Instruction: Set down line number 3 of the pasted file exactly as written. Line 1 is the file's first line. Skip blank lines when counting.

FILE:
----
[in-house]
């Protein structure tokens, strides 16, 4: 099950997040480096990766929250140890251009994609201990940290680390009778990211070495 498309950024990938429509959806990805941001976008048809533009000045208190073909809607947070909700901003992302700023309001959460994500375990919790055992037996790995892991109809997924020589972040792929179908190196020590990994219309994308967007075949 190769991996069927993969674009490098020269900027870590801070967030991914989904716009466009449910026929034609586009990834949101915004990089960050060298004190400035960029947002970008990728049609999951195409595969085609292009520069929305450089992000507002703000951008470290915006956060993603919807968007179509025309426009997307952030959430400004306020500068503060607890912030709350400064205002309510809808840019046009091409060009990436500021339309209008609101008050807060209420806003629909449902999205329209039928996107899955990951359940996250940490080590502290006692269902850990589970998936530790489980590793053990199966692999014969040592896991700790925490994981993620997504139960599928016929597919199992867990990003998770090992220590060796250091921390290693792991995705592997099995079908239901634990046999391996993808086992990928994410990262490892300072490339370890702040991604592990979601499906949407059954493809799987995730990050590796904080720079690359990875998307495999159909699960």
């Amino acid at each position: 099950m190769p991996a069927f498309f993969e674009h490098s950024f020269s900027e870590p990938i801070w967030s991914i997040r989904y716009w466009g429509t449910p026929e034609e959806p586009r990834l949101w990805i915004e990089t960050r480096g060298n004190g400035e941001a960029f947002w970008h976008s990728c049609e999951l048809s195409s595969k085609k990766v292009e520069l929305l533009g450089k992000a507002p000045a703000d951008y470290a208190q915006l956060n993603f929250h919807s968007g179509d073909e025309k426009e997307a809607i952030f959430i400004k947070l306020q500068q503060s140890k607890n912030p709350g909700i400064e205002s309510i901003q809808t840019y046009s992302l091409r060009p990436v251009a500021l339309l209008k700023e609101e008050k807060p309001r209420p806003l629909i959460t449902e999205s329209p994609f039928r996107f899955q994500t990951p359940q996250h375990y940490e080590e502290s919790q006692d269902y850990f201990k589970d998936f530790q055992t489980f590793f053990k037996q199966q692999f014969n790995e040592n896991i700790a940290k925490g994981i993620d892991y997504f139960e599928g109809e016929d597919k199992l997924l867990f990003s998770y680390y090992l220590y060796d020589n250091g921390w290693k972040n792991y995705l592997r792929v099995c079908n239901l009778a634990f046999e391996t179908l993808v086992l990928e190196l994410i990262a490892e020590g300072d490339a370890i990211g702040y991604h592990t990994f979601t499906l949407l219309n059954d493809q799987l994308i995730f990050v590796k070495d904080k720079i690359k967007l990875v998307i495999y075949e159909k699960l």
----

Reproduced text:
């Amino acid at each position: 099950m190769p991996a069927f498309f993969e674009h490098s950024f020269s900027e870590p990938i801070w967030s991914i997040r989904y716009w466009g429509t449910p026929e034609e959806p586009r990834l949101w990805i915004e990089t960050r480096g060298n004190g400035e941001a960029f947002w970008h976008s990728c049609e999951l048809s195409s595969k085609k990766v292009e520069l929305l533009g450089k992000a507002p000045a703000d951008y470290a208190q915006l956060n993603f929250h919807s968007g179509d073909e025309k426009e997307a809607i952030f959430i400004k947070l306020q500068q503060s140890k607890n912030p709350g909700i400064e205002s309510i901003q809808t840019y046009s992302l091409r060009p990436v251009a500021l339309l209008k700023e609101e008050k807060p309001r209420p806003l629909i959460t449902e999205s329209p994609f039928r996107f899955q994500t990951p359940q996250h375990y940490e080590e502290s919790q006692d269902y850990f201990k589970d998936f530790q055992t489980f590793f053990k037996q199966q692999f014969n790995e040592n896991i700790a940290k925490g994981i993620d892991y997504f139960e599928g109809e016929d597919k199992l997924l867990f990003s998770y680390y090992l220590y060796d020589n250091g921390w290693k972040n792991y995705l592997r792929v099995c079908n239901l009778a634990f046999e391996t179908l993808v086992l990928e190196l994410i990262a490892e020590g300072d490339a370890i990211g702040y991604h592990t990994f979601t499906l949407l219309n059954d493809q799987l994308i995730f990050v590796k070495d904080k720079i690359k967007l990875v998307i495999y075949e159909k699960l």